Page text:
These adorable yarn dissection kits let students swap knives for needles.
Dissecting animals never looked this cute or humane.
Remember the first time you had to dissect an animal in biology class?
I do. For me, it was a frog. And what I remember most was the terrible smell. I may have learned about (and subsequently forgotten) a frog's insides. But I also learned that anatomy was not the academic focus for me.
I probably would have felt a lot differently about the whole thing, though, if my biology lab had involved one of Emily Stoneking's cuddly creatures.
Emily sells knitted dissected animals on her Etsy shop called — wait for it — aKNITomy.
The animals are a lot nicer to look at than your typical formaldehyde-soaked dissection specimen. Plus, they offer a great alternative to dissecting animals. (According to Last Chance for Animals, over 6 million animals are killed each year so that they can be dissected.)
“The real deal [of dissection] is pretty messy and there are not a lot of distinct colors, and I want it to look more like an anatomical illustration," Emily said to Bored Panda, though she admits the creatures' innards aren't completely anatomically correct.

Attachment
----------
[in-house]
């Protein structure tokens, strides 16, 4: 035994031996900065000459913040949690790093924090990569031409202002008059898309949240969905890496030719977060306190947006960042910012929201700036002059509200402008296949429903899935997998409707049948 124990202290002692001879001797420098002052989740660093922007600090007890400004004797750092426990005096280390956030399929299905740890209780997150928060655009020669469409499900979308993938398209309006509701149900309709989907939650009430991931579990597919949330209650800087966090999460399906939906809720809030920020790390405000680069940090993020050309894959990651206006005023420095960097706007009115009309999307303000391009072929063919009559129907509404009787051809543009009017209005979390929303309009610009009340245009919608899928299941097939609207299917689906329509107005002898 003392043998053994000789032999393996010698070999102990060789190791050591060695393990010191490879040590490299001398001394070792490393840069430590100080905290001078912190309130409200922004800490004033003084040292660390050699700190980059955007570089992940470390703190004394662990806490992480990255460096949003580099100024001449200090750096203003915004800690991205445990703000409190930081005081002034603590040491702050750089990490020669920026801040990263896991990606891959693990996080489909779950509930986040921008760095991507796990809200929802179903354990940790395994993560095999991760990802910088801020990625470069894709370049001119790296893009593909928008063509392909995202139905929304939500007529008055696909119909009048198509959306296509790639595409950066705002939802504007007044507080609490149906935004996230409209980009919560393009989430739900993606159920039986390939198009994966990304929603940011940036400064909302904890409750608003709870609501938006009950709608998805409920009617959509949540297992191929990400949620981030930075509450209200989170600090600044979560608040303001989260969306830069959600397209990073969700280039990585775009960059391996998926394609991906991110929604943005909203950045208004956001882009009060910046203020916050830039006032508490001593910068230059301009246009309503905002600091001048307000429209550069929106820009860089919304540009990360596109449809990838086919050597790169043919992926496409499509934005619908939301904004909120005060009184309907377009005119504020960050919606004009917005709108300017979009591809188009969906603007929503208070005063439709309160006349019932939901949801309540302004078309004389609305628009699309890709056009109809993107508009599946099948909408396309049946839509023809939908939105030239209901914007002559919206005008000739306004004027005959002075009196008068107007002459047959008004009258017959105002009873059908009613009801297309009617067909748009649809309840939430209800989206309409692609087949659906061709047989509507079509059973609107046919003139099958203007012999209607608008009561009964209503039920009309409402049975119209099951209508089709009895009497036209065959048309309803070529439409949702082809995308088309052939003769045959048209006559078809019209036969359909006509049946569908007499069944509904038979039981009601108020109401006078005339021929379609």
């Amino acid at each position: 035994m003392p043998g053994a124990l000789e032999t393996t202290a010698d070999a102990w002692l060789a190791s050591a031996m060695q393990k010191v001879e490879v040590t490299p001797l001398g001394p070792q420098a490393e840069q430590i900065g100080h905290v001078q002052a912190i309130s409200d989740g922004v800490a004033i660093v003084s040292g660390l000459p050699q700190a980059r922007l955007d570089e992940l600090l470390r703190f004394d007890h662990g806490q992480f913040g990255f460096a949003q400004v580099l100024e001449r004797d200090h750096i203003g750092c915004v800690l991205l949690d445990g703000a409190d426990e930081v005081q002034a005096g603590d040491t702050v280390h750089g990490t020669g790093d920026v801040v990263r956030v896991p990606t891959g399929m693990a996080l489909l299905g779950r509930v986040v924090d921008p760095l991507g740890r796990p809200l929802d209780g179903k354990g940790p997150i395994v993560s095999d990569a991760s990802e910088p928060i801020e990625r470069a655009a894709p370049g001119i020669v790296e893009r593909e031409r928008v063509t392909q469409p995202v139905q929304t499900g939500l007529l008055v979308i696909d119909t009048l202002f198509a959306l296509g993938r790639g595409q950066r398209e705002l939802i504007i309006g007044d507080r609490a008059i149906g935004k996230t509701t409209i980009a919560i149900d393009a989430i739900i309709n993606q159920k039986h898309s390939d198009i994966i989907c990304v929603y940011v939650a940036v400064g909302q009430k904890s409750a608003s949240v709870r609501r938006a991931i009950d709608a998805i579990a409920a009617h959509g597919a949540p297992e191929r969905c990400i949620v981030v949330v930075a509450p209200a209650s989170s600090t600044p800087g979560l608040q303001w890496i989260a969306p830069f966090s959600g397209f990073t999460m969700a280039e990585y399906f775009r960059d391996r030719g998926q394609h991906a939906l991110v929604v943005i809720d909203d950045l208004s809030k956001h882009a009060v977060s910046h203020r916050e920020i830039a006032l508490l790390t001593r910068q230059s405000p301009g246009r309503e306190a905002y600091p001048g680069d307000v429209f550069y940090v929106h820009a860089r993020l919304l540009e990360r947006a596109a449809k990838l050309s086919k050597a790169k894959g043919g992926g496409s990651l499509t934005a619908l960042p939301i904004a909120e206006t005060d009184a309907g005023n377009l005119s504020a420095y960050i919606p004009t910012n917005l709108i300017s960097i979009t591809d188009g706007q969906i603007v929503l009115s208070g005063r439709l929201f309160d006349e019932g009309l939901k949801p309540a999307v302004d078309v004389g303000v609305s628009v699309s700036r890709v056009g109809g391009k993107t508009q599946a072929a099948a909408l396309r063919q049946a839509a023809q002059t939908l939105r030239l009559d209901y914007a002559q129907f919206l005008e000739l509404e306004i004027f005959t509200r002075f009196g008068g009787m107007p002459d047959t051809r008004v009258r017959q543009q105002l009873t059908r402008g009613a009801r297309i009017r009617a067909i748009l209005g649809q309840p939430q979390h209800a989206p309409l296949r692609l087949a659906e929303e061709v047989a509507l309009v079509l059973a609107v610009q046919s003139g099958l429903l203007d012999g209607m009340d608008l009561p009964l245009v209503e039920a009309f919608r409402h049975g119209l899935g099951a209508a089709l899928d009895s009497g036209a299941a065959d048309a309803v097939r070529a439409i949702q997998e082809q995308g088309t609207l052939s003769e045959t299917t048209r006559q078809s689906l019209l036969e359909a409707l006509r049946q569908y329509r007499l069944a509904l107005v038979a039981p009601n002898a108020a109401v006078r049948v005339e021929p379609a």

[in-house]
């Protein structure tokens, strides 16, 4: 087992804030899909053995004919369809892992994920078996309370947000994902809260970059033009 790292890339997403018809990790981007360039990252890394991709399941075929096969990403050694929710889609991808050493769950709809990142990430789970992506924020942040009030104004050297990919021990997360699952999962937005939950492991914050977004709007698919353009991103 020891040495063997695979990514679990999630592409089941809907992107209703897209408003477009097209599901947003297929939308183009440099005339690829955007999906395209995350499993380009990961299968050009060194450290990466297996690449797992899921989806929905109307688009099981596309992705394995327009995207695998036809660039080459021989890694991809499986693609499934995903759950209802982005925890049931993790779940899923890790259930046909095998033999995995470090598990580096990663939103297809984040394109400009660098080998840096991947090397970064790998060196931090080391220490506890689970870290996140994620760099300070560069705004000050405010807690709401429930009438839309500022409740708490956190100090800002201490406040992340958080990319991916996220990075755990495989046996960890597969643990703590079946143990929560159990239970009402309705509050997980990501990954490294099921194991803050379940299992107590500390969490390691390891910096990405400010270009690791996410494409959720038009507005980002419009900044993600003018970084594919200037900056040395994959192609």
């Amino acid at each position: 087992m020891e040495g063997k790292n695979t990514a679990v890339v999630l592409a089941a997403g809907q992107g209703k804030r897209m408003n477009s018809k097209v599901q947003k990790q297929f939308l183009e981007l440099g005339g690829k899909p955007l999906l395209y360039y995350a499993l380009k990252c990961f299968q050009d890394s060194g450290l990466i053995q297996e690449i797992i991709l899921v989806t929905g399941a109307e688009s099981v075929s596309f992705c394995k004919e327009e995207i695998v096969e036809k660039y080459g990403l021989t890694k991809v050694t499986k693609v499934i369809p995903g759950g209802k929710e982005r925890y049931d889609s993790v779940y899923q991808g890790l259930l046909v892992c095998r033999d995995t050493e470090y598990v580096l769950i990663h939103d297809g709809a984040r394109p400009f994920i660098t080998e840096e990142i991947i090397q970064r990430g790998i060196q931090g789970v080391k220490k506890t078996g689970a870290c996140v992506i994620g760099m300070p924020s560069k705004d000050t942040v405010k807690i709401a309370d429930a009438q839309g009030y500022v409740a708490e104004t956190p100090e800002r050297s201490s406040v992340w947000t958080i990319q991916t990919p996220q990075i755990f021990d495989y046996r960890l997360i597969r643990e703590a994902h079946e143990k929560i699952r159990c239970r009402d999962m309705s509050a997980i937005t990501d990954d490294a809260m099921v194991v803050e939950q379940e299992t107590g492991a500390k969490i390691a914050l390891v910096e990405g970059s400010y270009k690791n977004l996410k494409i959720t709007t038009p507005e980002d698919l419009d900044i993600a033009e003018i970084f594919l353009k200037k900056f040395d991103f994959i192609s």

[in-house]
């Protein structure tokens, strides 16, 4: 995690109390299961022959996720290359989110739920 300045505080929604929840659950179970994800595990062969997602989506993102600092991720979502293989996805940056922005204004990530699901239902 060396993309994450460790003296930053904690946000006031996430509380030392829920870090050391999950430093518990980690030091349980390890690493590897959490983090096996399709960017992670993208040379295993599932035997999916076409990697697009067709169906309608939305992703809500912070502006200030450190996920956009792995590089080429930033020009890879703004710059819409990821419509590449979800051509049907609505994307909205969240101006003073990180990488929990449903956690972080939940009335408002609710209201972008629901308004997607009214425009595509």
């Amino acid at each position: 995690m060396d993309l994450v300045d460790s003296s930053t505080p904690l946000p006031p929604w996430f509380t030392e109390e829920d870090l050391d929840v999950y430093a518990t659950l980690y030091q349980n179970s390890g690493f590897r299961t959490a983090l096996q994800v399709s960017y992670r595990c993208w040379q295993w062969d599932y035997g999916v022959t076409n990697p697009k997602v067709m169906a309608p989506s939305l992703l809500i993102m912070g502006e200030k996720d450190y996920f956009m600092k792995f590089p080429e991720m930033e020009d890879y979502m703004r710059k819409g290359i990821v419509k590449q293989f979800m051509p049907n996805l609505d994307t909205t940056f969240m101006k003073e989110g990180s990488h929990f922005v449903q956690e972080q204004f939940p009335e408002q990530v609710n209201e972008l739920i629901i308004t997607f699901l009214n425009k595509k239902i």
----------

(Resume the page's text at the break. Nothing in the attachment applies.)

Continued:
“What I wanted to do is create an homage to science and the artists who illustrated the work of past anatomists," Emily told Upworthy. “I wanted to create a piece of art where the dichotomy between gross and weird and cuddly and familiar would maybe make people stop and appreciate anatomy in a different or new way."
Emily sells animals like this frog, which she calls "the iconic image of high school biology class."
It's much cuter than the one I vivisected in eighth grade.
She also sells this white rat, complete with tiny pink paws.
What's next? Emily has also started making human anatomy creations, like this bisected head:
And this awesome brain, complete with a knitted neuron:
These woolen animals and anatomy parts are awesome conversation pieces to hang on your wall, but they're also practical. After you examine your little buddy's organs, you can remove the pins and take your lab animal off the dissection table for a cuddle sesh. They're part stuffed animal, part science project.